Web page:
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COPPER ALLOYS - Copper is rarely used in its pure state exept in the electrical industry. Copper and copper alloys are some of the most important engeneering materials.This is due to their charicteristics: * GOOD ELECTRICAL AND THERMAL CONDUCTIVITY * GOOD CORROSION RESISTANCE * GOOD METAL TO METAL WEAR RESISTANCE * DISTINCT AESTHETIC APPEARANCE * CAN BE JOINED BY WELDING, BRAZING, AND SOLDERING


The weld area should be clean and free of oil, grease, dirt, paint and oxides before welding. Use a wire brush with bronze wire to do the brushing. Follow up by degreasing with a suitable cleaning agent. The oxide film formed during welding should also be removed with a wire brush after each weld is deposited.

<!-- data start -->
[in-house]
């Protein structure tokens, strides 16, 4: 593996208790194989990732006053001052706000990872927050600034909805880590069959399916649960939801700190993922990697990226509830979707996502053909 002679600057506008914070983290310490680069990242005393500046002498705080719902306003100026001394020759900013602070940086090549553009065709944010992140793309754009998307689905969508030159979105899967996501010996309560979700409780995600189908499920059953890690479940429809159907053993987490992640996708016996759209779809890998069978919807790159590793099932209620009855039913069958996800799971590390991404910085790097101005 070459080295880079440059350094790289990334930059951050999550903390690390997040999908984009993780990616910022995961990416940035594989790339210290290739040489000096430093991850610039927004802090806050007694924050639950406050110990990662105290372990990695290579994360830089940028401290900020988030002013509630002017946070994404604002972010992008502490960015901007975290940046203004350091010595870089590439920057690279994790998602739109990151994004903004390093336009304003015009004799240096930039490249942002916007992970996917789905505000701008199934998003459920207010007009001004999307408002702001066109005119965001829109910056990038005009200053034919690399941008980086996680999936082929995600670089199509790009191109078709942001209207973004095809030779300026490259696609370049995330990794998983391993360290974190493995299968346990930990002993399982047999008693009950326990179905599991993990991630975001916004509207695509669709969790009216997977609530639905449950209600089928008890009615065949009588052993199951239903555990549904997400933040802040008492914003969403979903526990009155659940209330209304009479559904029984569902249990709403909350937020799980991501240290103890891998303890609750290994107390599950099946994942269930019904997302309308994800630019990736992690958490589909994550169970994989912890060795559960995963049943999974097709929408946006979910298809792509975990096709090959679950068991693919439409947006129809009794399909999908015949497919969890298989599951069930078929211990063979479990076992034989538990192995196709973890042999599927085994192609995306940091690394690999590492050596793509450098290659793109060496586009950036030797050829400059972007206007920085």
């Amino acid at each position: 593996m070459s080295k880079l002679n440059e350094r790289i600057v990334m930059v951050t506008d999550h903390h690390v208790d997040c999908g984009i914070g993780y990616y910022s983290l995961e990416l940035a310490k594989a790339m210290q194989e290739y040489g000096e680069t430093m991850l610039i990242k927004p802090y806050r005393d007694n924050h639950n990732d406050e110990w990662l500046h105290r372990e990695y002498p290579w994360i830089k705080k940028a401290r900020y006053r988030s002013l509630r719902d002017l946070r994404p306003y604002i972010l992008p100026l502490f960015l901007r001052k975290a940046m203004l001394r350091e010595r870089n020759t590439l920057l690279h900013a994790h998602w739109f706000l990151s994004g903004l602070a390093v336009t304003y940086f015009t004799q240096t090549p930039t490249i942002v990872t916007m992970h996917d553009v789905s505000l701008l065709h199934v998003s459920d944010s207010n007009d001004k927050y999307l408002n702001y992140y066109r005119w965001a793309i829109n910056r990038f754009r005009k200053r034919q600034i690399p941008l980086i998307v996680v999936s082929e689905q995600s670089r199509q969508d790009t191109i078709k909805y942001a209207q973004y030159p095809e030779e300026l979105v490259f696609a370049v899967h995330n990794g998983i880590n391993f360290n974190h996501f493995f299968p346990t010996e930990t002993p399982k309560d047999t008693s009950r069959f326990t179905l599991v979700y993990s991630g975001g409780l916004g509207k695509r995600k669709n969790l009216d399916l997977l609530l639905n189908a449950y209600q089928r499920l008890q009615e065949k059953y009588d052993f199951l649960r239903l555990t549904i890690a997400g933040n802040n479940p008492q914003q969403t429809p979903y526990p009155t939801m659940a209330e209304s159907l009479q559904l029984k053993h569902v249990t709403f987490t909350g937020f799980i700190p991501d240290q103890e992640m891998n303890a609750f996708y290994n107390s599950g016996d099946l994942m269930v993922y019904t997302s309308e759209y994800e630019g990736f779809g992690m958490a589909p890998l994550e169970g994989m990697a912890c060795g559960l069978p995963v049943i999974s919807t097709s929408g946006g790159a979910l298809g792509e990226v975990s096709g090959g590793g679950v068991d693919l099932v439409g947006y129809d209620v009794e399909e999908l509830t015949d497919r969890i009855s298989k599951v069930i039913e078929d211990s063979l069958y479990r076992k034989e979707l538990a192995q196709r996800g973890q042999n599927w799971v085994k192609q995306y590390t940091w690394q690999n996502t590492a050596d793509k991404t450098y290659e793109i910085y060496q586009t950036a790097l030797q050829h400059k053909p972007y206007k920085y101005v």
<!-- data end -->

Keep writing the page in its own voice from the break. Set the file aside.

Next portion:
Welding of thick copper sections require a high preheat. This is due to the rapid conduction of heat from the weld joint into the surrounding base metal. Most copper alloys, even in thick sections, do not require preheating because the thermal diffusivity is much lower than for copper. To select the correct preheat for a given application, consider the welding process. The alloy being welded, the base-metal thickness, and the overall mass of the weld should be considered. Aluminum-bronze and copper -nickel alloys should not be preheated. It is desirable to limit the heat to as localized an area as possible to avoid bringing too much of the material into a temperature range that will cause a loss in ductility. It is also important to be sure the preheat temperature is maintained until welding of the joint is completed. Zinc is the most often used alloying material for copper. Most of these alloys are known as brass.